Honiara did not respond to request for coast guard vessel to refuel amid tensions over security pact with China
A United States coast guard vessel was unable to enter Solomon Islands for a routine port call because its government did not respond to a request to refuel and provision, a US official said.
The Solomons government did not immediately answer a Reuters request for comment. It has had a tense relationship with the US and its allies since striking a security pact with China in May.
The USCGC Oliver Henry was on patrol for illegal fishing in the South Pacific for a regional fisheries agency when it failed to obtain entry to refuel at Honiara, the Solomons’ capital, a US coast guard press officer said in an emailed statement.
The vessel was diverted to Papua New Guinea instead, the official said.
The British navy declined to comment on social media reports that Solomon Islands port access was also not forthcoming for patrol vessel HMS Spey – also taking part in monitoring for illegal fishing in the economic exclusion zones of Fiji, Papua New Guinea, Solomon Islands and Vanuatu.
“Ships’ programmess are under constant review and it is routine practice for them to change,” a Royal Navy spokesperson said in an emailed statement. “For reasons of operational security we do not discuss details.”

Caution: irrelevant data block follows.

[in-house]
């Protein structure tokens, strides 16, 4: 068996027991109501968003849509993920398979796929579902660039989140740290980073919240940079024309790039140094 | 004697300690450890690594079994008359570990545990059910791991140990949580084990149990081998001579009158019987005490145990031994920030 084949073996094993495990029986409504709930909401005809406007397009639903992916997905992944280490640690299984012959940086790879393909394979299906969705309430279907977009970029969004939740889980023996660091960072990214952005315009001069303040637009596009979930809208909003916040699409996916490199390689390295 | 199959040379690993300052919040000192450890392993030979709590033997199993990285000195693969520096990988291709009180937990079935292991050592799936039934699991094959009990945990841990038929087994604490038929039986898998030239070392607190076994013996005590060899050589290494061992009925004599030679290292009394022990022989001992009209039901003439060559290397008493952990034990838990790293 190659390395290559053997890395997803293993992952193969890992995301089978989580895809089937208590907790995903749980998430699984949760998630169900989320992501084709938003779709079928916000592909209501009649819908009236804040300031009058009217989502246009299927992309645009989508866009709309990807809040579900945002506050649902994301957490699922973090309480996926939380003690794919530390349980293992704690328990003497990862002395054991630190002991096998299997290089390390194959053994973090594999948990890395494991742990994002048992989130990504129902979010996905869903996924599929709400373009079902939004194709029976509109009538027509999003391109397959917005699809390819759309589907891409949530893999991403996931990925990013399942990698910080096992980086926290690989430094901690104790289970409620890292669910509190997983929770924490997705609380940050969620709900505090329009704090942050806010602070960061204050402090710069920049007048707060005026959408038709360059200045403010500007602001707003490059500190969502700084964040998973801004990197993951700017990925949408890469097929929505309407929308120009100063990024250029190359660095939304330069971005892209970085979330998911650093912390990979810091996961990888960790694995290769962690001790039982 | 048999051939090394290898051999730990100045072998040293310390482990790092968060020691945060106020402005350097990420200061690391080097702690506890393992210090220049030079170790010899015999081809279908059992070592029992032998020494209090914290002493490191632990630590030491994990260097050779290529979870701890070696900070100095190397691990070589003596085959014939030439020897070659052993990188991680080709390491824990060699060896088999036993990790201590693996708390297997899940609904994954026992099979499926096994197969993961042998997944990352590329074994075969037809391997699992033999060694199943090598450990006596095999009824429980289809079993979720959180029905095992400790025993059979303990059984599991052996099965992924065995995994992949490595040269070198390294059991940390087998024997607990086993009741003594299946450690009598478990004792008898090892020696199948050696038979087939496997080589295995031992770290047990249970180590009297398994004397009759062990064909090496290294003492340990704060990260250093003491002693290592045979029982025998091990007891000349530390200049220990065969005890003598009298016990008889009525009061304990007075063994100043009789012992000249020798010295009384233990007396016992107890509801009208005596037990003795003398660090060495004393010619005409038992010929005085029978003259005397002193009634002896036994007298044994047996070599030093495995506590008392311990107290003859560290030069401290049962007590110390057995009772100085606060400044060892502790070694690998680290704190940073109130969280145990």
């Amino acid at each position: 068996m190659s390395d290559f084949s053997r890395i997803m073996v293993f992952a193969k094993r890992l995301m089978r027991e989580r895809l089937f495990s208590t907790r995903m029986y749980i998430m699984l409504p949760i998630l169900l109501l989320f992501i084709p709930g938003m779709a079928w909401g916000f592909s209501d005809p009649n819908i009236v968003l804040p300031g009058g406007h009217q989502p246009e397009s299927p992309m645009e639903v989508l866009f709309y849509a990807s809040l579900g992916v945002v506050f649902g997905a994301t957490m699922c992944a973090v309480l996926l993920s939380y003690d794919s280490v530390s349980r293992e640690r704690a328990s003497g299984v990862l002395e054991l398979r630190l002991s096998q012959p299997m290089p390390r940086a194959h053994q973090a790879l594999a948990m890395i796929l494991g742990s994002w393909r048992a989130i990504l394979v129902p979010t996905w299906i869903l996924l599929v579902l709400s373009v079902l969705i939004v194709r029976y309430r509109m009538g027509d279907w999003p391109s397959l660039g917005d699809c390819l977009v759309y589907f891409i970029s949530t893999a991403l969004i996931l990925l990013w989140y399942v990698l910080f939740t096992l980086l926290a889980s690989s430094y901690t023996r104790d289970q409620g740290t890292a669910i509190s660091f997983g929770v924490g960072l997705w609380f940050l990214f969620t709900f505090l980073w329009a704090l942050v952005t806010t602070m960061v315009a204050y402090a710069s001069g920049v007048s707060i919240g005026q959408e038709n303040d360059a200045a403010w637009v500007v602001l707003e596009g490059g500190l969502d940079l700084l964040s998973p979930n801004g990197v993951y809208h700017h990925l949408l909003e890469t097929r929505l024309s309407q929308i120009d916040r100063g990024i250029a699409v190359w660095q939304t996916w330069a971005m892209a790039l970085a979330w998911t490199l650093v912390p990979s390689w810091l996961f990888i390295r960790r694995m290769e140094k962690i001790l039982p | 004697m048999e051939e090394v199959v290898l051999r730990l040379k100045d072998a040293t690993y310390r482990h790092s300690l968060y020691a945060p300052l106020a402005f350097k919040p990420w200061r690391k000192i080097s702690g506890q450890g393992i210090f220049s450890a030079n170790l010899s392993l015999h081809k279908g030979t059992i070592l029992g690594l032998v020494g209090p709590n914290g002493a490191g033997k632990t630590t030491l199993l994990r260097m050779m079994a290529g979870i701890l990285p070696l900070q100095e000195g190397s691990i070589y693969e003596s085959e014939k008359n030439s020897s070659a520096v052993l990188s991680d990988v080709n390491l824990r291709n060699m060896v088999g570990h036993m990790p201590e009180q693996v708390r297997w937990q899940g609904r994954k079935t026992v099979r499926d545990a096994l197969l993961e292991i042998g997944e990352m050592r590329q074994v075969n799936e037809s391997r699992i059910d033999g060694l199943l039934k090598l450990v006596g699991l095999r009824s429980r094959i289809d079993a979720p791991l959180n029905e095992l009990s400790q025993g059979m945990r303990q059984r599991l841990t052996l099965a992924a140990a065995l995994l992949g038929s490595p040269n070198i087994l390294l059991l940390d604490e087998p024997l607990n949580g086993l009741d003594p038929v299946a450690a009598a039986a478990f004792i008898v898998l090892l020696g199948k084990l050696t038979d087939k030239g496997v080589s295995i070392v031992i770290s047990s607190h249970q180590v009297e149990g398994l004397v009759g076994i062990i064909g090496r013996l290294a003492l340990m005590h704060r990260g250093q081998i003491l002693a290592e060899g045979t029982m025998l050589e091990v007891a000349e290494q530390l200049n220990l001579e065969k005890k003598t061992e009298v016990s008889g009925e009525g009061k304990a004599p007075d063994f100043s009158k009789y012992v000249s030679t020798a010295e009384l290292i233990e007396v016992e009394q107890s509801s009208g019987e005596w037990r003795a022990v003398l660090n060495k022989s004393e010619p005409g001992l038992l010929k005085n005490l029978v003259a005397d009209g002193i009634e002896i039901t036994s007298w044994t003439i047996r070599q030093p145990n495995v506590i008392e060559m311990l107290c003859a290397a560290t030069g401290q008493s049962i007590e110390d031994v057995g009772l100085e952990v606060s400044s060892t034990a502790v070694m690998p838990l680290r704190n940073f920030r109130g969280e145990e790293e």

The Solomons’ government and Beijing have ruled out a Chinese military base on the islands, although a leaked draft showed the security agreement would allow the Chinese navy to dock and replenish.
The fisheries agency for the Pacific Islands Forum, a block of 17 Pacific nations, has a maritime surveillance centre in Honiara, and holds annual surveillance operations for illegal fishing with assistance from Australia, the US, New Zealand and France.
The Oliver Henry had been scheduled for a routine logistics port call in Solomon Islands, said Kristin Kam, public affairs officer for the US coast guard in Hawaii.
“The government of the Solomon Islands did not respond to the US government’s request for diplomatic clearance for the vessel to refuel and provision in Honiara,” she said in a statement.
“The US Department of State is in contact with the government of the Solomon Islands and expect all future clearances will be provided to US ships.”
HMS Spey had Fiji navy officers on board as it worked alongside long-range maritime patrol aircraft from Australia and New Zealand and the US coast guard in the operation to gather information for the Pacific Islands Forum fisheries agency, the Royal Navy said in a statement on Thursday.
It carried out inspections of suspect vessels in ports as well as boardings at sea, it said.
The Royal Navy spokesman said it “looks forward to visiting the Solomon Islands at a later date”.